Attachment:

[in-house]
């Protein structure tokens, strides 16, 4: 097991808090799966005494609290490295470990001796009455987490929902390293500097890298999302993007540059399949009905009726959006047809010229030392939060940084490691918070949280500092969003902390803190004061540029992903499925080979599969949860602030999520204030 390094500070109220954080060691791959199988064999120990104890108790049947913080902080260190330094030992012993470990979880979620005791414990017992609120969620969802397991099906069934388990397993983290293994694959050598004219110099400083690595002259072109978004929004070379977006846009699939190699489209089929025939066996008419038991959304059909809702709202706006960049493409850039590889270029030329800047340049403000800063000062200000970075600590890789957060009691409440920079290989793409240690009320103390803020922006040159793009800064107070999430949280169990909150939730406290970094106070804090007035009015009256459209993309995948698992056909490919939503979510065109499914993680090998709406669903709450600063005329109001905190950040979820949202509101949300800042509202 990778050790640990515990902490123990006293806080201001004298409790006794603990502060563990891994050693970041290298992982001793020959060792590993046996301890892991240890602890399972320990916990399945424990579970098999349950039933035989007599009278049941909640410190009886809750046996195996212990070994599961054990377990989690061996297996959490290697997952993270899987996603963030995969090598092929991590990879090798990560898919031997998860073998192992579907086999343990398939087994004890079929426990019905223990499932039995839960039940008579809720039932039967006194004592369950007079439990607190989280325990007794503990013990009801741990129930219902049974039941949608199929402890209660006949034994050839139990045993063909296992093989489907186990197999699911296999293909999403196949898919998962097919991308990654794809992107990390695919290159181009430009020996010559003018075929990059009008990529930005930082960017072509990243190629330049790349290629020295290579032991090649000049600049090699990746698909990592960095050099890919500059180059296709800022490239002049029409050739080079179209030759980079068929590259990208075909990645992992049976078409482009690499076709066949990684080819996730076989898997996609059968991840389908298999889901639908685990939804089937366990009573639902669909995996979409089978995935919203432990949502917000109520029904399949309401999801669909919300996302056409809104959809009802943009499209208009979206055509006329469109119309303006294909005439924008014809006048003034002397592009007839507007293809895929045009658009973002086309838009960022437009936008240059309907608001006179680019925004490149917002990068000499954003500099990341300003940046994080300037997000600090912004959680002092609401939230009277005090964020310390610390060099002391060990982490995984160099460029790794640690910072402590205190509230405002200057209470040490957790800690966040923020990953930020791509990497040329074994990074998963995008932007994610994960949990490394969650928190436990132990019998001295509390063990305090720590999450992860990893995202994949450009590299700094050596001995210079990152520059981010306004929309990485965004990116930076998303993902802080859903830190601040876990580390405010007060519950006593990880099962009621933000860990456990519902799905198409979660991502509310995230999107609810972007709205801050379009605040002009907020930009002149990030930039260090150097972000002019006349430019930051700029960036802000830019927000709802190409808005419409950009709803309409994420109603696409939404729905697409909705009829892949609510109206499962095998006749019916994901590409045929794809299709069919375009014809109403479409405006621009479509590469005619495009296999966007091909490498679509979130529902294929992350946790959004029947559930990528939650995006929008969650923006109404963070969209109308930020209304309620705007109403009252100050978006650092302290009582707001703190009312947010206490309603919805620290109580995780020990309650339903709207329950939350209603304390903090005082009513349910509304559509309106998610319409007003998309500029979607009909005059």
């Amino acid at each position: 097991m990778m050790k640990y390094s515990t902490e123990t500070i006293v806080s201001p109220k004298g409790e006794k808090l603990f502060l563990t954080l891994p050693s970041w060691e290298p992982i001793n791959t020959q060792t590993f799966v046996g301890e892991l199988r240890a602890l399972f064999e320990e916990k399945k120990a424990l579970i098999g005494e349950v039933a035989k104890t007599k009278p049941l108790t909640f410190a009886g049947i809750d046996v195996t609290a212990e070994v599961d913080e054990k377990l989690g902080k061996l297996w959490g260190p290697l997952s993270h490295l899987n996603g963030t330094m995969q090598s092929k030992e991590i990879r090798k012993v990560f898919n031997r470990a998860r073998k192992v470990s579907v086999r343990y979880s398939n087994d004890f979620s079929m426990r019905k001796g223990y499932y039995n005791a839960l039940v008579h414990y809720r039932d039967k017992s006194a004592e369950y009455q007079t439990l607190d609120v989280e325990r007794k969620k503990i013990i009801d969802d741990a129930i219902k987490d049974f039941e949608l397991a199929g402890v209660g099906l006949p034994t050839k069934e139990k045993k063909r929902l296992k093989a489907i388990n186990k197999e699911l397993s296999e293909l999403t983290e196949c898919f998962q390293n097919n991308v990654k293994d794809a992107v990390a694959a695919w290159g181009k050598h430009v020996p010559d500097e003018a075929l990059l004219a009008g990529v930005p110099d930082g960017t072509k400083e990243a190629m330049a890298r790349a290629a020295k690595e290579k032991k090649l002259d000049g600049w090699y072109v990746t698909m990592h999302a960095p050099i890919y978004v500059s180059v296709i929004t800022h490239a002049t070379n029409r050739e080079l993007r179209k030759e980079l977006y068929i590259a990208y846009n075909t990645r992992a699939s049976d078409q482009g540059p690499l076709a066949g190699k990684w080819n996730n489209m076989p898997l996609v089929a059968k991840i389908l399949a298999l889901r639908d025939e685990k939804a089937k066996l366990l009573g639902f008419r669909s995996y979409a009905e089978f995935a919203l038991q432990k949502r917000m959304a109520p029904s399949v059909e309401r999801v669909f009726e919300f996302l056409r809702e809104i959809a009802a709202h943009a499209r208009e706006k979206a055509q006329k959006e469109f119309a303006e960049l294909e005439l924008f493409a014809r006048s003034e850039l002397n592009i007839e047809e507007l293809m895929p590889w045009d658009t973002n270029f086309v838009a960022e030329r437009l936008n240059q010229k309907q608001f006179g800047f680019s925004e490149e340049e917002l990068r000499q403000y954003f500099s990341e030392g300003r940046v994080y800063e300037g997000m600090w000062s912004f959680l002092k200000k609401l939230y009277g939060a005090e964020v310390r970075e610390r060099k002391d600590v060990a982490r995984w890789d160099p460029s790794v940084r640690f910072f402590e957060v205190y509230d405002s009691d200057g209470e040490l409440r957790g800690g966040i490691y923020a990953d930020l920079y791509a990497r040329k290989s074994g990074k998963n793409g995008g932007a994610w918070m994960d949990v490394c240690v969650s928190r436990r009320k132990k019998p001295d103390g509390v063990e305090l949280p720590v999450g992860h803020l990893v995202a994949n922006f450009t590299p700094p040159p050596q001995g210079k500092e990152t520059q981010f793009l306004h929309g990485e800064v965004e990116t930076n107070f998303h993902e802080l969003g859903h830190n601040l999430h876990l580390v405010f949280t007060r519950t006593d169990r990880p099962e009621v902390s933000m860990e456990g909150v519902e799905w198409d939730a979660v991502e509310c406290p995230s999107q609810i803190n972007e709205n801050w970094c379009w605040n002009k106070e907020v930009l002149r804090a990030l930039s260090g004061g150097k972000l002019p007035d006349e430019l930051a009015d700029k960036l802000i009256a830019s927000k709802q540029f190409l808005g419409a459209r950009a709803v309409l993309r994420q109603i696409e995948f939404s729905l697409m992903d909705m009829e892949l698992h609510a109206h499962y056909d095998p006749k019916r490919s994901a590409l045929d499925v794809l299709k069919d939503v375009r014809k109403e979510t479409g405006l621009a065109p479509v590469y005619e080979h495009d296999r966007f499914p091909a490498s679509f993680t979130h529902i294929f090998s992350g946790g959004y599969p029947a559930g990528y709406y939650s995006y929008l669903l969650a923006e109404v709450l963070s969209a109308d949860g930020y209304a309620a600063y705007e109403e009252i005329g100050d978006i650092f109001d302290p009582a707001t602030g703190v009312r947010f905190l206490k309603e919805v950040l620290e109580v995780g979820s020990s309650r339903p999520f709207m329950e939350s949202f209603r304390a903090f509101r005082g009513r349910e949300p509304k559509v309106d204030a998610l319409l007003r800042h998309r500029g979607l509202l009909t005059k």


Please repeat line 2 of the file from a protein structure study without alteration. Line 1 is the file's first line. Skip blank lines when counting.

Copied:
């Protein structure tokens, strides 16, 4: 097991808090799966005494609290490295470990001796009455987490929902390293500097890298999302993007540059399949009905009726959006047809010229030392939060940084490691918070949280500092969003902390803190004061540029992903499925080979599969949860602030999520204030 390094500070109220954080060691791959199988064999120990104890108790049947913080902080260190330094030992012993470990979880979620005791414990017992609120969620969802397991099906069934388990397993983290293994694959050598004219110099400083690595002259072109978004929004070379977006846009699939190699489209089929025939066996008419038991959304059909809702709202706006960049493409850039590889270029030329800047340049403000800063000062200000970075600590890789957060009691409440920079290989793409240690009320103390803020922006040159793009800064107070999430949280169990909150939730406290970094106070804090007035009015009256459209993309995948698992056909490919939503979510065109499914993680090998709406669903709450600063005329109001905190950040979820949202509101949300800042509202 990778050790640990515990902490123990006293806080201001004298409790006794603990502060563990891994050693970041290298992982001793020959060792590993046996301890892991240890602890399972320990916990399945424990579970098999349950039933035989007599009278049941909640410190009886809750046996195996212990070994599961054990377990989690061996297996959490290697997952993270899987996603963030995969090598092929991590990879090798990560898919031997998860073998192992579907086999343990398939087994004890079929426990019905223990499932039995839960039940008579809720039932039967006194004592369950007079439990607190989280325990007794503990013990009801741990129930219902049974039941949608199929402890209660006949034994050839139990045993063909296992093989489907186990197999699911296999293909999403196949898919998962097919991308990654794809992107990390695919290159181009430009020996010559003018075929990059009008990529930005930082960017072509990243190629330049790349290629020295290579032991090649000049600049090699990746698909990592960095050099890919500059180059296709800022490239002049029409050739080079179209030759980079068929590259990208075909990645992992049976078409482009690499076709066949990684080819996730076989898997996609059968991840389908298999889901639908685990939804089937366990009573639902669909995996979409089978995935919203432990949502917000109520029904399949309401999801669909919300996302056409809104959809009802943009499209208009979206055509006329469109119309303006294909005439924008014809006048003034002397592009007839507007293809895929045009658009973002086309838009960022437009936008240059309907608001006179680019925004490149917002990068000499954003500099990341300003940046994080300037997000600090912004959680002092609401939230009277005090964020310390610390060099002391060990982490995984160099460029790794640690910072402590205190509230405002200057209470040490957790800690966040923020990953930020791509990497040329074994990074998963995008932007994610994960949990490394969650928190436990132990019998001295509390063990305090720590999450992860990893995202994949450009590299700094050596001995210079990152520059981010306004929309990485965004990116930076998303993902802080859903830190601040876990580390405010007060519950006593990880099962009621933000860990456990519902799905198409979660991502509310995230999107609810972007709205801050379009605040002009907020930009002149990030930039260090150097972000002019006349430019930051700029960036802000830019927000709802190409808005419409950009709803309409994420109603696409939404729905697409909705009829892949609510109206499962095998006749019916994901590409045929794809299709069919375009014809109403479409405006621009479509590469005619495009296999966007091909490498679509979130529902294929992350946790959004029947559930990528939650995006929008969650923006109404963070969209109308930020209304309620705007109403009252100050978006650092302290009582707001703190009312947010206490309603919805620290109580995780020990309650339903709207329950939350209603304390903090005082009513349910509304559509309106998610319409007003998309500029979607009909005059």